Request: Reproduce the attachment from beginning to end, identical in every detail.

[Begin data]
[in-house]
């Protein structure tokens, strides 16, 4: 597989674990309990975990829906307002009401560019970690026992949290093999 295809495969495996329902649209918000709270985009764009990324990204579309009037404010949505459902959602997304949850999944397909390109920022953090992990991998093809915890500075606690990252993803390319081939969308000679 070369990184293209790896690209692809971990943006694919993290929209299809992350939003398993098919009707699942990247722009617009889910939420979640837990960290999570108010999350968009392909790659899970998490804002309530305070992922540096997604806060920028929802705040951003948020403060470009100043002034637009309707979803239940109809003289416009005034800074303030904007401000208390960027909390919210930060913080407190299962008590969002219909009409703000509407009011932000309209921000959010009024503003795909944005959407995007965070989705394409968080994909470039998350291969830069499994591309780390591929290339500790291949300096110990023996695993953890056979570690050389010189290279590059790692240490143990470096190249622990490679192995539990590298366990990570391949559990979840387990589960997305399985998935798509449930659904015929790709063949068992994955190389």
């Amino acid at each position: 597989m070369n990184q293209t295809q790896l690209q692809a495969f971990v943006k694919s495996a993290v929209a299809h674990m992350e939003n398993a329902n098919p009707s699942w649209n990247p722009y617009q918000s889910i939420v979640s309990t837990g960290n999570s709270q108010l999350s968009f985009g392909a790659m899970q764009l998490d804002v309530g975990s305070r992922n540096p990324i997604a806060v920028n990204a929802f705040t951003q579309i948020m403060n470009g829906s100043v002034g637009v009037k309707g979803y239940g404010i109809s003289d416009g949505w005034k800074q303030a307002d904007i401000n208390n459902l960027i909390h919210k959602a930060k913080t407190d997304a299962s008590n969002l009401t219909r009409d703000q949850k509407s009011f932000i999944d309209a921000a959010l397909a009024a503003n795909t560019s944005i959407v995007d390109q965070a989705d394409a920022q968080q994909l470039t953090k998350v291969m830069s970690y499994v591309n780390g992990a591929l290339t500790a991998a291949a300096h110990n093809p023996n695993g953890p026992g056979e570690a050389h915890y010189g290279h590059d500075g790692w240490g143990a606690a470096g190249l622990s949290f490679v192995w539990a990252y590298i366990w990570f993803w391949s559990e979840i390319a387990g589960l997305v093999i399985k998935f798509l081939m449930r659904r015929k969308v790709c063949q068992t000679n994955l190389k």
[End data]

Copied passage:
[in-house]
């Protein structure tokens, strides 16, 4: 597989674990309990975990829906307002009401560019970690026992949290093999 295809495969495996329902649209918000709270985009764009990324990204579309009037404010949505459902959602997304949850999944397909390109920022953090992990991998093809915890500075606690990252993803390319081939969308000679 070369990184293209790896690209692809971990943006694919993290929209299809992350939003398993098919009707699942990247722009617009889910939420979640837990960290999570108010999350968009392909790659899970998490804002309530305070992922540096997604806060920028929802705040951003948020403060470009100043002034637009309707979803239940109809003289416009005034800074303030904007401000208390960027909390919210930060913080407190299962008590969002219909009409703000509407009011932000309209921000959010009024503003795909944005959407995007965070989705394409968080994909470039998350291969830069499994591309780390591929290339500790291949300096110990023996695993953890056979570690050389010189290279590059790692240490143990470096190249622990490679192995539990590298366990990570391949559990979840387990589960997305399985998935798509449930659904015929790709063949068992994955190389």
């Amino acid at each position: 597989m070369n990184q293209t295809q790896l690209q692809a495969f971990v943006k694919s495996a993290v929209a299809h674990m992350e939003n398993a329902n098919p009707s699942w649209n990247p722009y617009q918000s889910i939420v979640s309990t837990g960290n999570s709270q108010l999350s968009f985009g392909a790659m899970q764009l998490d804002v309530g975990s305070r992922n540096p990324i997604a806060v920028n990204a929802f705040t951003q579309i948020m403060n470009g829906s100043v002034g637009v009037k309707g979803y239940g404010i109809s003289d416009g949505w005034k800074q303030a307002d904007i401000n208390n459902l960027i909390h919210k959602a930060k913080t407190d997304a299962s008590n969002l009401t219909r009409d703000q949850k509407s009011f932000i999944d309209a921000a959010l397909a009024a503003n795909t560019s944005i959407v995007d390109q965070a989705d394409a920022q968080q994909l470039t953090k998350v291969m830069s970690y499994v591309n780390g992990a591929l290339t500790a991998a291949a300096h110990n093809p023996n695993g953890p026992g056979e570690a050389h915890y010189g290279h590059d500075g790692w240490g143990a606690a470096g190249l622990s949290f490679v192995w539990a990252y590298i366990w990570f993803w391949s559990e979840i390319a387990g589960l997305v093999i399985k998935f798509l081939m449930r659904r015929k969308v790709c063949q068992t000679n994955l190389k």